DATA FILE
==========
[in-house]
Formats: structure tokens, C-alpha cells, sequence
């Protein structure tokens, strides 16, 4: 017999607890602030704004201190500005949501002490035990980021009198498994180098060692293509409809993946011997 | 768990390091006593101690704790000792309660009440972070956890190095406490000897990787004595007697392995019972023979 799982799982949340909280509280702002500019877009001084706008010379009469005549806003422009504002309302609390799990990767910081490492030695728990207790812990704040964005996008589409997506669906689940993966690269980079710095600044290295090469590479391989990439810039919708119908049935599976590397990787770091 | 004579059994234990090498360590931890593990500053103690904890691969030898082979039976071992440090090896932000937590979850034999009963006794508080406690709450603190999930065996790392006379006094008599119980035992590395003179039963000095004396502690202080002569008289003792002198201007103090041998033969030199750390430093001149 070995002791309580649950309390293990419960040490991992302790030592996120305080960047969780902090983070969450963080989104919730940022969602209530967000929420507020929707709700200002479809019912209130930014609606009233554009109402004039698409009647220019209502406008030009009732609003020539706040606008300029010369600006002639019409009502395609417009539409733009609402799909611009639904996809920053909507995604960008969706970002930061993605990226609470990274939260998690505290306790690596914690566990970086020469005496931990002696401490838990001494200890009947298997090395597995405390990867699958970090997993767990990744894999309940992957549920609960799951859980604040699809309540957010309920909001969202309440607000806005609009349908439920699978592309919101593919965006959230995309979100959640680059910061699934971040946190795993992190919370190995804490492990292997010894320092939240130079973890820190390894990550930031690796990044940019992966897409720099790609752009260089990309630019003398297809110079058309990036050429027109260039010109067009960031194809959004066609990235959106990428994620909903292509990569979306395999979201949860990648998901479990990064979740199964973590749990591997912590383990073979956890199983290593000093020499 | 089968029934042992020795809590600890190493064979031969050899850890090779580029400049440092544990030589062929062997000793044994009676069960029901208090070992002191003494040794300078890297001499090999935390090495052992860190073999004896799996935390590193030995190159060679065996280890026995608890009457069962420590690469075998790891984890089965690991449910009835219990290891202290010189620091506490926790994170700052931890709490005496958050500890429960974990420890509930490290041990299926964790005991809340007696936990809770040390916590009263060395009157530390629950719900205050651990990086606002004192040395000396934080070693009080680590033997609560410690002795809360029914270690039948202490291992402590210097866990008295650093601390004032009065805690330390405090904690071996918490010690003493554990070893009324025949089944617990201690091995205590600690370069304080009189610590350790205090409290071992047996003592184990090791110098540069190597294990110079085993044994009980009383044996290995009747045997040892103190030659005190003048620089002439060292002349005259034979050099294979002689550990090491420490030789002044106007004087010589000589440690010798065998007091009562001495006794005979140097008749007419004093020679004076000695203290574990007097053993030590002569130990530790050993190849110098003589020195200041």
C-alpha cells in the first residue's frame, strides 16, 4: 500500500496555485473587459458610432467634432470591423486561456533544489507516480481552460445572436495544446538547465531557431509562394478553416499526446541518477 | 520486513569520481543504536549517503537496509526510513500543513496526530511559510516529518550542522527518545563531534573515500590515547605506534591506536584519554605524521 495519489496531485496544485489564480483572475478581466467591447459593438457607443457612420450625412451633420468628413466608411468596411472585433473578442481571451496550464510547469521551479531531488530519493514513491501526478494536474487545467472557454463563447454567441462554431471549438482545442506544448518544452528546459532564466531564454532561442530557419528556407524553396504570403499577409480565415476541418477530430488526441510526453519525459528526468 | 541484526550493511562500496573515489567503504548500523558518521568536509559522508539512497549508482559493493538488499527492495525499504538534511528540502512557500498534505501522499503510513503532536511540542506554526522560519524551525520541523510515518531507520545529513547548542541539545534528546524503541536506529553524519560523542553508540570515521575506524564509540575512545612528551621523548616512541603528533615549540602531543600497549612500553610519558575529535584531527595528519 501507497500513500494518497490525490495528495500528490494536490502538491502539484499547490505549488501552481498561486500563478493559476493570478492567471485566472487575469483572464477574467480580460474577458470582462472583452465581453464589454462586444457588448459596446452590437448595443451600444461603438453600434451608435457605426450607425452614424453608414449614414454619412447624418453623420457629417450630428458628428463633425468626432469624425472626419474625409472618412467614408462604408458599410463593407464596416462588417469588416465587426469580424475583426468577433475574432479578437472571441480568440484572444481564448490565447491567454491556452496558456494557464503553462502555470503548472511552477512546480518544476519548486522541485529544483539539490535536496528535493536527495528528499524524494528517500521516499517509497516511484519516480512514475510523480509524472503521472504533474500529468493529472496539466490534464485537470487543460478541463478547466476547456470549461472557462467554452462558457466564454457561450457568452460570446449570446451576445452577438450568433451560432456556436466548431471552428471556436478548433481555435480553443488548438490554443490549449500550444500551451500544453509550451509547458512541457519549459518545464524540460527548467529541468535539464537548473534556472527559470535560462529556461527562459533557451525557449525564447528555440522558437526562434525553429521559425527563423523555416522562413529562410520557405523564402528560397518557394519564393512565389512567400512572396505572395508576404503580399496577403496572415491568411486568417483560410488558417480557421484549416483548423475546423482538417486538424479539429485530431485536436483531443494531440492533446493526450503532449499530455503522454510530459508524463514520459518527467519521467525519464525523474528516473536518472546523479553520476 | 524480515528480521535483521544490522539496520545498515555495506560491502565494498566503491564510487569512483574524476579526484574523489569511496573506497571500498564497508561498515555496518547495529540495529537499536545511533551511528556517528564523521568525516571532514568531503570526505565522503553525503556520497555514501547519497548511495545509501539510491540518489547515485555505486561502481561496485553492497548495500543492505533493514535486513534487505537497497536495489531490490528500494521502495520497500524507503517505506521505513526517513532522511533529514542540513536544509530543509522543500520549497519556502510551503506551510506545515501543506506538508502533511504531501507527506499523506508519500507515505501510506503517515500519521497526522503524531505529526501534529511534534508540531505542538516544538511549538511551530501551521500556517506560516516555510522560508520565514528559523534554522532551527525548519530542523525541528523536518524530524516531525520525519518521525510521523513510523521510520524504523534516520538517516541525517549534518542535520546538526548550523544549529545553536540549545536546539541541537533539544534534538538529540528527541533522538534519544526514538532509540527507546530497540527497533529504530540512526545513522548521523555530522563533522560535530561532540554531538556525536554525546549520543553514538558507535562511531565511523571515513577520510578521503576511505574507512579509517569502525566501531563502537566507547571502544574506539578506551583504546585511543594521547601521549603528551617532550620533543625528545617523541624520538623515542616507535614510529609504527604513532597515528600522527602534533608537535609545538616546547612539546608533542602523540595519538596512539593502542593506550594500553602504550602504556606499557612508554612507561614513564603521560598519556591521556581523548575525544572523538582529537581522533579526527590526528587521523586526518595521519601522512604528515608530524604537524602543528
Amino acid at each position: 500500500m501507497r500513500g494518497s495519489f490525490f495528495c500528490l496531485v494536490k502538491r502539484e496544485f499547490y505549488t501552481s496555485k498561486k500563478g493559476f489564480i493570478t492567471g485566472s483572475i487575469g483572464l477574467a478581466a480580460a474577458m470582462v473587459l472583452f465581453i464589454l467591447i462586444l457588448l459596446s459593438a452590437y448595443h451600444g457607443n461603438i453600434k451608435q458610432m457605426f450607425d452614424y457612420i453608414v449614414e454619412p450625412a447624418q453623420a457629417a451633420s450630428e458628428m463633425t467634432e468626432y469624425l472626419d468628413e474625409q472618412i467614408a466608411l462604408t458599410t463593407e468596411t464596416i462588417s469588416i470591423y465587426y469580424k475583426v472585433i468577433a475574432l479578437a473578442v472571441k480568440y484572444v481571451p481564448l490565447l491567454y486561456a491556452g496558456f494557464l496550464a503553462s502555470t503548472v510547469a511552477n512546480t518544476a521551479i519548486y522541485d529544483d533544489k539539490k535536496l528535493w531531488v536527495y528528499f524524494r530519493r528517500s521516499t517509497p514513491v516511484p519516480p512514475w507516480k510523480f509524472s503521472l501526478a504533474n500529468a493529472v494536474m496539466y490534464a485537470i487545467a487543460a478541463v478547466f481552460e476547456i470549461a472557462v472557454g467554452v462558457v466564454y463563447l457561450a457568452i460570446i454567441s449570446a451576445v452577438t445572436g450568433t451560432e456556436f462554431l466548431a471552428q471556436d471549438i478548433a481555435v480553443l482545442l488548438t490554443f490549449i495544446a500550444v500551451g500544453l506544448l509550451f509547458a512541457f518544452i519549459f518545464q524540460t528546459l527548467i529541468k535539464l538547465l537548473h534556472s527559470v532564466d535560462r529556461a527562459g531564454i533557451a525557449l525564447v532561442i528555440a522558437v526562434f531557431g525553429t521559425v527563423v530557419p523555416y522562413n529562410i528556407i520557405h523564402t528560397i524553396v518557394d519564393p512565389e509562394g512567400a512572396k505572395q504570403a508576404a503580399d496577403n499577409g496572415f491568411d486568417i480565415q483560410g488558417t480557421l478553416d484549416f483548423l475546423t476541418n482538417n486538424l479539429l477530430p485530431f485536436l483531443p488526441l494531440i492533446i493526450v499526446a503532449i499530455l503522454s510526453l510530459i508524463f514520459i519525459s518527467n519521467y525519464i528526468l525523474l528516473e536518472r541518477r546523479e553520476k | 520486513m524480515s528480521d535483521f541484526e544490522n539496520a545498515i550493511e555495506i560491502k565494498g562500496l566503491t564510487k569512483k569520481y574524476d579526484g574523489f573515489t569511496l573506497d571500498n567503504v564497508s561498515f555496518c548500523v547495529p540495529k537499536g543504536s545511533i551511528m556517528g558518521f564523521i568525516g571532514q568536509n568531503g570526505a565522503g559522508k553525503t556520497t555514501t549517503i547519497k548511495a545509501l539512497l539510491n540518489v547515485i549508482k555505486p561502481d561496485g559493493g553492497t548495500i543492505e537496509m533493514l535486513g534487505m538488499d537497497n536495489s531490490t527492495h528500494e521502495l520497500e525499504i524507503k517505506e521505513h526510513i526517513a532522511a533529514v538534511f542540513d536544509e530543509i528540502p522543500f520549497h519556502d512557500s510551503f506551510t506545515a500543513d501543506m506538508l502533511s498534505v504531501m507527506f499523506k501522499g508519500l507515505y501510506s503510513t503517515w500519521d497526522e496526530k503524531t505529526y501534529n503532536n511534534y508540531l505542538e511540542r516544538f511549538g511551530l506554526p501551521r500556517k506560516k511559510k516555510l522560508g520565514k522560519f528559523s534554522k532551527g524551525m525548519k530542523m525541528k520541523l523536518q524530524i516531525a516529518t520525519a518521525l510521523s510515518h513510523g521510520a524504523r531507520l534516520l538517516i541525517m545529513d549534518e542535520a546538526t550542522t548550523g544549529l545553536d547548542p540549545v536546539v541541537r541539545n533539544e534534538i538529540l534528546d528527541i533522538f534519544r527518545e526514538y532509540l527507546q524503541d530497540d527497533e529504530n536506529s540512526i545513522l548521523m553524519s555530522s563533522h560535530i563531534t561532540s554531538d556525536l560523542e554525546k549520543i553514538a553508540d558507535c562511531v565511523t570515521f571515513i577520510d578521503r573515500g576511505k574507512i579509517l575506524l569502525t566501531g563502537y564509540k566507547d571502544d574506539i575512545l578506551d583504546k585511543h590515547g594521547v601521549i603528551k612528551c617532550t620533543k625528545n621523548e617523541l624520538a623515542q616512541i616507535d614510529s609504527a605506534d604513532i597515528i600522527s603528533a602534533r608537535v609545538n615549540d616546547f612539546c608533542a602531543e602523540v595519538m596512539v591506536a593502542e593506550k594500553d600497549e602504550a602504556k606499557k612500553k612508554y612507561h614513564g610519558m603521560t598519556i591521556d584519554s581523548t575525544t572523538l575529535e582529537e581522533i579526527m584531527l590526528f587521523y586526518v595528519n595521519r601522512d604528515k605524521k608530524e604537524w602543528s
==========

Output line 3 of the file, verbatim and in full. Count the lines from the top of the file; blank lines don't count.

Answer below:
């Protein structure tokens, strides 16, 4: 017999607890602030704004201190500005949501002490035990980021009198498994180098060692293509409809993946011997 | 768990390091006593101690704790000792309660009440972070956890190095406490000897990787004595007697392995019972023979 799982799982949340909280509280702002500019877009001084706008010379009469005549806003422009504002309302609390799990990767910081490492030695728990207790812990704040964005996008589409997506669906689940993966690269980079710095600044290295090469590479391989990439810039919708119908049935599976590397990787770091 | 004579059994234990090498360590931890593990500053103690904890691969030898082979039976071992440090090896932000937590979850034999009963006794508080406690709450603190999930065996790392006379006094008599119980035992590395003179039963000095004396502690202080002569008289003792002198201007103090041998033969030199750390430093001149 070995002791309580649950309390293990419960040490991992302790030592996120305080960047969780902090983070969450963080989104919730940022969602209530967000929420507020929707709700200002479809019912209130930014609606009233554009109402004039698409009647220019209502406008030009009732609003020539706040606008300029010369600006002639019409009502395609417009539409733009609402799909611009639904996809920053909507995604960008969706970002930061993605990226609470990274939260998690505290306790690596914690566990970086020469005496931990002696401490838990001494200890009947298997090395597995405390990867699958970090997993767990990744894999309940992957549920609960799951859980604040699809309540957010309920909001969202309440607000806005609009349908439920699978592309919101593919965006959230995309979100959640680059910061699934971040946190795993992190919370190995804490492990292997010894320092939240130079973890820190390894990550930031690796990044940019992966897409720099790609752009260089990309630019003398297809110079058309990036050429027109260039010109067009960031194809959004066609990235959106990428994620909903292509990569979306395999979201949860990648998901479990990064979740199964973590749990591997912590383990073979956890199983290593000093020499 | 089968029934042992020795809590600890190493064979031969050899850890090779580029400049440092544990030589062929062997000793044994009676069960029901208090070992002191003494040794300078890297001499090999935390090495052992860190073999004896799996935390590193030995190159060679065996280890026995608890009457069962420590690469075998790891984890089965690991449910009835219990290891202290010189620091506490926790994170700052931890709490005496958050500890429960974990420890509930490290041990299926964790005991809340007696936990809770040390916590009263060395009157530390629950719900205050651990990086606002004192040395000396934080070693009080680590033997609560410690002795809360029914270690039948202490291992402590210097866990008295650093601390004032009065805690330390405090904690071996918490010690003493554990070893009324025949089944617990201690091995205590600690370069304080009189610590350790205090409290071992047996003592184990090791110098540069190597294990110079085993044994009980009383044996290995009747045997040892103190030659005190003048620089002439060292002349005259034979050099294979002689550990090491420490030789002044106007004087010589000589440690010798065998007091009562001495006794005979140097008749007419004093020679004076000695203290574990007097053993030590002569130990530790050993190849110098003589020195200041």